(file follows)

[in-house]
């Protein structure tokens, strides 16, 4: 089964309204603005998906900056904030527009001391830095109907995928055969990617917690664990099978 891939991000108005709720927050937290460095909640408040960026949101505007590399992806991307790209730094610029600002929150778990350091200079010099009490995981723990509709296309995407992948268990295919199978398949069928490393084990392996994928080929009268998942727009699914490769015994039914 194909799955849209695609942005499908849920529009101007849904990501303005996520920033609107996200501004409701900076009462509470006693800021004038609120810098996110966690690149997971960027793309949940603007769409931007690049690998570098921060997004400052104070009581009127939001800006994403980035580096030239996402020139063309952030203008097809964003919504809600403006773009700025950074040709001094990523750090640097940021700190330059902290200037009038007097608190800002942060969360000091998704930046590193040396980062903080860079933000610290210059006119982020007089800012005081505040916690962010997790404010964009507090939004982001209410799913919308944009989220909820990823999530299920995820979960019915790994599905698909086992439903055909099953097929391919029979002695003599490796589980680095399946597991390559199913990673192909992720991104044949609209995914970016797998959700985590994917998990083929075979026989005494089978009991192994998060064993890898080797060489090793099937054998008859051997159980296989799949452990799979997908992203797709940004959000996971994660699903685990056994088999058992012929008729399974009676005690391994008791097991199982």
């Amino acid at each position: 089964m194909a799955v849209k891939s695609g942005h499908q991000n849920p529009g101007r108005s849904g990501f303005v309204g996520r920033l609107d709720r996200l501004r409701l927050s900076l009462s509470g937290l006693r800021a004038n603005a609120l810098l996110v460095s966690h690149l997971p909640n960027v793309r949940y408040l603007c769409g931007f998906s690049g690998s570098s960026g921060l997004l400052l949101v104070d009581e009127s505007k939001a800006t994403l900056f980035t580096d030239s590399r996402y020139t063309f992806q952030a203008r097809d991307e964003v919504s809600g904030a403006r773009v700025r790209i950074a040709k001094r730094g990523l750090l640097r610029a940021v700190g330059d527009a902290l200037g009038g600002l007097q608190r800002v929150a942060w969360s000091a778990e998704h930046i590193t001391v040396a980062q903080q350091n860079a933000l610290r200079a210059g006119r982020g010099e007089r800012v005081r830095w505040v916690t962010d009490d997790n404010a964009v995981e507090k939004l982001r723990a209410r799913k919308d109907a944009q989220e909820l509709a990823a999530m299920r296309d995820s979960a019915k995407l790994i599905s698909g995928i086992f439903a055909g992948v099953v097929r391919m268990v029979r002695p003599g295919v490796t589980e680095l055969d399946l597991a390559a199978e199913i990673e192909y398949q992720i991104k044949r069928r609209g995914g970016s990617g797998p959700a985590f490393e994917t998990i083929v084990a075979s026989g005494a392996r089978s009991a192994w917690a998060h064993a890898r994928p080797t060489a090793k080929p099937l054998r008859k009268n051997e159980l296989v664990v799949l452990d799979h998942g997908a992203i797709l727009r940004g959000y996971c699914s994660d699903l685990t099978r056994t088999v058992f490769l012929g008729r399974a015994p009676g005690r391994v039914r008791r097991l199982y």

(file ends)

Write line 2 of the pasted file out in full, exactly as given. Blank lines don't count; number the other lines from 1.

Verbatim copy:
């Protein structure tokens, strides 16, 4: 089964309204603005998906900056904030527009001391830095109907995928055969990617917690664990099978 891939991000108005709720927050937290460095909640408040960026949101505007590399992806991307790209730094610029600002929150778990350091200079010099009490995981723990509709296309995407992948268990295919199978398949069928490393084990392996994928080929009268998942727009699914490769015994039914 194909799955849209695609942005499908849920529009101007849904990501303005996520920033609107996200501004409701900076009462509470006693800021004038609120810098996110966690690149997971960027793309949940603007769409931007690049690998570098921060997004400052104070009581009127939001800006994403980035580096030239996402020139063309952030203008097809964003919504809600403006773009700025950074040709001094990523750090640097940021700190330059902290200037009038007097608190800002942060969360000091998704930046590193040396980062903080860079933000610290210059006119982020007089800012005081505040916690962010997790404010964009507090939004982001209410799913919308944009989220909820990823999530299920995820979960019915790994599905698909086992439903055909099953097929391919029979002695003599490796589980680095399946597991390559199913990673192909992720991104044949609209995914970016797998959700985590994917998990083929075979026989005494089978009991192994998060064993890898080797060489090793099937054998008859051997159980296989799949452990799979997908992203797709940004959000996971994660699903685990056994088999058992012929008729399974009676005690391994008791097991199982």